30 September 2019

Why the next election will be the most important in a century


The outcome of every General Election, we are always told, is critical. And for those politicians whose names are on the ballot papers, you can see why they might say that. But what about for the rest of us?

Was the 1992 or the 2005 General Election really that important? Had say, John Major lost the former, or Tony Blair the latter, would we notice much afterwards? Would Britain today be different if Neil Kinnock had held office, or Michael Howard? I doubt it.

Occasionally, of course, a truly decisive election comes along; July 1945, which put Britain on a socialist path for the next three decades. Or May 1979, which put Thatcher in power and allowed her to begin free market economic reform.

The election that now looms in front of us is going to be a bigger watershed than either of those. It will be like July 1945 and May 1979 rolled into one.

The 2019 – or perhaps it might be the 2020 – General Election really will be a turning point for our country.

If it goes like 1945, it will leave us with an overtly socialist Labour government. If it goes the other way, it will be like 1979, opening up the possibility of a fundamental shift in terms of the kind of country we could become.

A Labour victory at the next election would, I would argue, mean an even more radical change than the election of Clem Attlee’s government in 1945.

Back then, Attlee and co. wanted to seize the ‘commanding heights’ of the economy, nationalising large private companies. Corbyn wants to allow tenants to take over ownership of private citizens’ houses.

Attlee and co might have disliked private schools. Corbyn’s Labour party has a plan to actually expropriate their assets.

However left wing on the economy, Labour in the mid-twentieth century was a patriotic party that appreciated the importance of the American alliance. Corbyn wants Britain to be in a permanent Customs Union with the EU, enabling other countries to bargain with our trade policy on their behalf. Some suggest that he might use the UK veto as a permanent member of the UN security council to prevent American military action against Iran.

If that is what sits on one side of the watershed, what lies on the other?

If Boris wins a working majority, we will not only be saved from having Diane Abbott as Home Secretary – we might find that we have a realistic chance of introducing some of the far-reaching change our country needs.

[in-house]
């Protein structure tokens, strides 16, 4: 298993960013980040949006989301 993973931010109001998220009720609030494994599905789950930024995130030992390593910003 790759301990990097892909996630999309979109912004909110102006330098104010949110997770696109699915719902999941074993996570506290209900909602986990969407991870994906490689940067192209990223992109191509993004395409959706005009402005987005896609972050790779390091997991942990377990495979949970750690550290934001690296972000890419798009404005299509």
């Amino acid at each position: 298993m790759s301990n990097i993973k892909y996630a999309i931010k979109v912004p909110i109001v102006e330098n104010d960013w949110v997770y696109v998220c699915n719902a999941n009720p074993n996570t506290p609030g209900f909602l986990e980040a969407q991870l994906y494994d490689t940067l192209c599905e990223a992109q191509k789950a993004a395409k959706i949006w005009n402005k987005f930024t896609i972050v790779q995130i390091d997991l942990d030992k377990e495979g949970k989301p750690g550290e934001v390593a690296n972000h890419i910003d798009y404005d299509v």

If Boris wins, we won’t just leave the European Union. If we are to have self-government again, we need to be up to governing ourselves. Recent events suggest that currently we aren’t.

The House of Commons we have today – with a few exceptions on either side – is full of nonentities. Unwilling to deliver what the clear majority of people voted, these career MPs are terrified of allowing the voters a say in an election. Not a single one of the 17 MPs that has switched parties amid much posturing has had the confidence outside the TV studio to offer themselves up for a confirmatory by-election.

We have a Supreme Court that has presumed to be the guardian of our constitution, yet in doing so adjudicates not on the basis of what the law says, but on what it would like the law to be.

If the past three weeks have exposed how out of touch our political institutions are, the past three years have exposed that the British state is itself dysfunctional.

The brightest and best brains in Whitehall and Westminster were comprehensively out manoeuvred by the EU side, first with the scheduling of the negotiations, and then over the backstop. Faced with the challenge of delivering Brexit, they flopped. Stupidly, foolishly and spectacularly.

If those that preside over public policy are this hopeless at the basics of statecraft, what else are they getting wrong routinely?

Is it any surprise that the institutions of the state are incapable of controlling our still porous borders? Or devise a system of healthcare that can convert additional funding into improved health outcomes? NHS productivity has flatlined for twenty years.

Or enable the construction of any significant new runway capacity? Air travel has doubled, runway capacity is unchanged. Or even maintain Hammersmith bridge? One of London’s main crossing points remains shut because no one in the myriad of institutions responsible thought about maintaining it. Really.

If Britain aspires to be a serious country, we need a serious overhaul of our public administration. Radical. Relentless. Uncompromising.

There are still too many Tory ministers who are doing politics this week in Manchester like its 1990 something; a gimmicky announcement here, a ban or two there. It will not do.

Britain is probably only a few weeks away from the most significant General Election not just in a generation, but in a century.

‘Boris & Brexit or Corbyn & communism’ is not just a slogan that the Conservatives will use. The election really will be a binary choice between those stark opposites.

If we are to make the right choice, the anti-Corbyn side needs to up their game and outline a serious alternative.

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Douglas Carswell was an MP and co-founded Vote Leave. He runs the Centre for Economic Education